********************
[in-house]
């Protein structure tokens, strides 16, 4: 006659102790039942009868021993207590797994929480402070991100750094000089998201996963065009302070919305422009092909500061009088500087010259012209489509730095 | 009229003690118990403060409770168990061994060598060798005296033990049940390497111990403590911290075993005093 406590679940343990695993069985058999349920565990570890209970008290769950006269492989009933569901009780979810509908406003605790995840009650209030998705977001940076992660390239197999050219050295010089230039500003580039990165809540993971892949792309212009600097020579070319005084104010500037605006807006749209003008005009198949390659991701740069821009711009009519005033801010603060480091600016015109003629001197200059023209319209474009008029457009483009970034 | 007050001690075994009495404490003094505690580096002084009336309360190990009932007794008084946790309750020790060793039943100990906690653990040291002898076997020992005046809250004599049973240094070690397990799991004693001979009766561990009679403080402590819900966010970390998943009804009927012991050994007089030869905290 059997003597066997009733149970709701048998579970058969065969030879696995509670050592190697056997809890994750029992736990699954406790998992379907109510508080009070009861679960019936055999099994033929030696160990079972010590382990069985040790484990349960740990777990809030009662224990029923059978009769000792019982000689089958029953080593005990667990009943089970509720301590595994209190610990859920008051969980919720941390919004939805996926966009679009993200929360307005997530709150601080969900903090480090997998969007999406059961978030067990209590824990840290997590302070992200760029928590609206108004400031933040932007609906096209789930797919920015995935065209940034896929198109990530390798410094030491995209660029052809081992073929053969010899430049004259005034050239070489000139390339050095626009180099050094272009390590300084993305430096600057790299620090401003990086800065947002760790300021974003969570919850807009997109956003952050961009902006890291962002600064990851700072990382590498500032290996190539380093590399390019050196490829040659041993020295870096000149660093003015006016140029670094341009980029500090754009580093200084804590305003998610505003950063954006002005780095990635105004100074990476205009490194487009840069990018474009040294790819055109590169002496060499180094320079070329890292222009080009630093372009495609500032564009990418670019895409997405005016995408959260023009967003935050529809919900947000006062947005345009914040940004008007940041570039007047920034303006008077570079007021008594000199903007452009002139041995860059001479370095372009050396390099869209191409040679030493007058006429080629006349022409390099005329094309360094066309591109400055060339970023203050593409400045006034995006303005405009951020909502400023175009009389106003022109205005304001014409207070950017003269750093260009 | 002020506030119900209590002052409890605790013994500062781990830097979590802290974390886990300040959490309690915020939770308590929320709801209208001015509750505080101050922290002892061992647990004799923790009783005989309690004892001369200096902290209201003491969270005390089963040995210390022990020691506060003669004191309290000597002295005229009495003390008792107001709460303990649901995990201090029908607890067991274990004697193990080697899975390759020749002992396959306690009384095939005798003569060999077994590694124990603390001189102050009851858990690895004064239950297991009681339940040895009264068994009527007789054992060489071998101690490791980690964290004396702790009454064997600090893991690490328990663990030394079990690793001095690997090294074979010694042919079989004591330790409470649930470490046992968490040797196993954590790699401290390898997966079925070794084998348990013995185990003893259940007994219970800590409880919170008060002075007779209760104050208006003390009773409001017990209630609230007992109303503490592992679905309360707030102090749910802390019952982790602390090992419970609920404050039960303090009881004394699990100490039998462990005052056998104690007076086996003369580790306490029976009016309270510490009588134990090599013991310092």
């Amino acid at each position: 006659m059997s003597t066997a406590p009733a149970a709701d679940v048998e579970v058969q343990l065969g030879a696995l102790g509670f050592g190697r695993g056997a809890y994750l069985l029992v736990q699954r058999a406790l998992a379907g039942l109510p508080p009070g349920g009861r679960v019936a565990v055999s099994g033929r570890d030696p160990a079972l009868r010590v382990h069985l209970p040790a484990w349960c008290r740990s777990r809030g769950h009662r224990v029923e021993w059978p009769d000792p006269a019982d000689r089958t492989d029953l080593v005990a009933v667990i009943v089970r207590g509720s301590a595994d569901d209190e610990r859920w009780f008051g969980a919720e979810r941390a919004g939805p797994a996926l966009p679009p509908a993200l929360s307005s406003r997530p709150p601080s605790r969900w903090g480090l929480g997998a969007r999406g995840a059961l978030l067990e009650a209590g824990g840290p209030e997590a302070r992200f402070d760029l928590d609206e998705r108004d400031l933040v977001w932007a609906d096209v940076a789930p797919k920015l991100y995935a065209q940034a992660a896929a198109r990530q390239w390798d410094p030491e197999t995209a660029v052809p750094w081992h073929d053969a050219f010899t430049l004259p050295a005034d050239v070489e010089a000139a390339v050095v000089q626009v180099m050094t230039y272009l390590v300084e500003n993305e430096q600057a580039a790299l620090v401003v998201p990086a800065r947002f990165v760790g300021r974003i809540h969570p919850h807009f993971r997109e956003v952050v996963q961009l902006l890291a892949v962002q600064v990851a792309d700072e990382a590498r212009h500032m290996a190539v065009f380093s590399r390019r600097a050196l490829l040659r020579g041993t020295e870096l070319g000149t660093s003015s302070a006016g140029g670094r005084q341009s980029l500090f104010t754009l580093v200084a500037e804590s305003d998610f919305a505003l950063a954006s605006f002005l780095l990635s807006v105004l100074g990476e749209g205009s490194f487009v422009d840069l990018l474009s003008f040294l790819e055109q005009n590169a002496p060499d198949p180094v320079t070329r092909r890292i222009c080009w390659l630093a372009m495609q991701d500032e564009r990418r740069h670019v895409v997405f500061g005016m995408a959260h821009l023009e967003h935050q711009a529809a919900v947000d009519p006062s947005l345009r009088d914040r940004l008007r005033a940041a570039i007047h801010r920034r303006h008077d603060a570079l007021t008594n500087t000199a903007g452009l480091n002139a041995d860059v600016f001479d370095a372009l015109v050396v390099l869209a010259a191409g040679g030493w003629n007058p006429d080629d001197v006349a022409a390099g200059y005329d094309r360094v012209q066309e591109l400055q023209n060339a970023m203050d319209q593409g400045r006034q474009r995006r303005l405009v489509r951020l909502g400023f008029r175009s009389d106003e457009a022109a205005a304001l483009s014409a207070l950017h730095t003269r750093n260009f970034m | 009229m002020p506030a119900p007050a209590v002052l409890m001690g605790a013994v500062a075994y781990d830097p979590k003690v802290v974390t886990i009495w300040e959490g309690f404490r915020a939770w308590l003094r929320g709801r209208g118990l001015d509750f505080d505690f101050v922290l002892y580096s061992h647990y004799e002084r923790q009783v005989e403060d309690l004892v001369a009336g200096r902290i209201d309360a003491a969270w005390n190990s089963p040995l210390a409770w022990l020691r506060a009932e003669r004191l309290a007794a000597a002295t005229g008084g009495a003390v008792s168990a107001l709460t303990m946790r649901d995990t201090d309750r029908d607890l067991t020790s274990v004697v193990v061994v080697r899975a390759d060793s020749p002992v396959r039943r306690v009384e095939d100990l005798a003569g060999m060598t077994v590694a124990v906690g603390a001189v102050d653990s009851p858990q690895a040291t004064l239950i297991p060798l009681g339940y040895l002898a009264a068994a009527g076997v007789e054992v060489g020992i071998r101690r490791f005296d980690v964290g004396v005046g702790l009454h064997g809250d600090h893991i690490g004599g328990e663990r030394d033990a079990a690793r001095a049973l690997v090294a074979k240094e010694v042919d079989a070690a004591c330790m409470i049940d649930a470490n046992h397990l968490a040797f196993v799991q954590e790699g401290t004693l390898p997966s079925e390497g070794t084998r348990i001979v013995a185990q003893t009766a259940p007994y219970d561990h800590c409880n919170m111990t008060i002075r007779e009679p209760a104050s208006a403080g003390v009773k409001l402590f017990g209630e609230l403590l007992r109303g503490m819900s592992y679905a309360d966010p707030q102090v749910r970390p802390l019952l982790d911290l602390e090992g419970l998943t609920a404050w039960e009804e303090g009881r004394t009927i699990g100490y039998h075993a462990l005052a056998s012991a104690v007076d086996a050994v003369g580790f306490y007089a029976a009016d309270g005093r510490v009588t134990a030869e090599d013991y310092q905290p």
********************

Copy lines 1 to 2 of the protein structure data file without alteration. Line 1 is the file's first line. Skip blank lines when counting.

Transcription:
[in-house]
């Protein structure tokens, strides 16, 4: 006659102790039942009868021993207590797994929480402070991100750094000089998201996963065009302070919305422009092909500061009088500087010259012209489509730095 | 009229003690118990403060409770168990061994060598060798005296033990049940390497111990403590911290075993005093 406590679940343990695993069985058999349920565990570890209970008290769950006269492989009933569901009780979810509908406003605790995840009650209030998705977001940076992660390239197999050219050295010089230039500003580039990165809540993971892949792309212009600097020579070319005084104010500037605006807006749209003008005009198949390659991701740069821009711009009519005033801010603060480091600016015109003629001197200059023209319209474009008029457009483009970034 | 007050001690075994009495404490003094505690580096002084009336309360190990009932007794008084946790309750020790060793039943100990906690653990040291002898076997020992005046809250004599049973240094070690397990799991004693001979009766561990009679403080402590819900966010970390998943009804009927012991050994007089030869905290 059997003597066997009733149970709701048998579970058969065969030879696995509670050592190697056997809890994750029992736990699954406790998992379907109510508080009070009861679960019936055999099994033929030696160990079972010590382990069985040790484990349960740990777990809030009662224990029923059978009769000792019982000689089958029953080593005990667990009943089970509720301590595994209190610990859920008051969980919720941390919004939805996926966009679009993200929360307005997530709150601080969900903090480090997998969007999406059961978030067990209590824990840290997590302070992200760029928590609206108004400031933040932007609906096209789930797919920015995935065209940034896929198109990530390798410094030491995209660029052809081992073929053969010899430049004259005034050239070489000139390339050095626009180099050094272009390590300084993305430096600057790299620090401003990086800065947002760790300021974003969570919850807009997109956003952050961009902006890291962002600064990851700072990382590498500032290996190539380093590399390019050196490829040659041993020295870096000149660093003015006016140029670094341009980029500090754009580093200084804590305003998610505003950063954006002005780095990635105004100074990476205009490194487009840069990018474009040294790819055109590169002496060499180094320079070329890292222009080009630093372009495609500032564009990418670019895409997405005016995408959260023009967003935050529809919900947000006062947005345009914040940004008007940041570039007047920034303006008077570079007021008594000199903007452009002139041995860059001479370095372009050396390099869209191409040679030493007058006429080629006349022409390099005329094309360094066309591109400055060339970023203050593409400045006034995006303005405009951020909502400023175009009389106003022109205005304001014409207070950017003269750093260009 | 002020506030119900209590002052409890605790013994500062781990830097979590802290974390886990300040959490309690915020939770308590929320709801209208001015509750505080101050922290002892061992647990004799923790009783005989309690004892001369200096902290209201003491969270005390089963040995210390022990020691506060003669004191309290000597002295005229009495003390008792107001709460303990649901995990201090029908607890067991274990004697193990080697899975390759020749002992396959306690009384095939005798003569060999077994590694124990603390001189102050009851858990690895004064239950297991009681339940040895009264068994009527007789054992060489071998101690490791980690964290004396702790009454064997600090893991690490328990663990030394079990690793001095690997090294074979010694042919079989004591330790409470649930470490046992968490040797196993954590790699401290390898997966079925070794084998348990013995185990003893259940007994219970800590409880919170008060002075007779209760104050208006003390009773409001017990209630609230007992109303503490592992679905309360707030102090749910802390019952982790602390090992419970609920404050039960303090009881004394699990100490039998462990005052056998104690007076086996003369580790306490029976009016309270510490009588134990090599013991310092």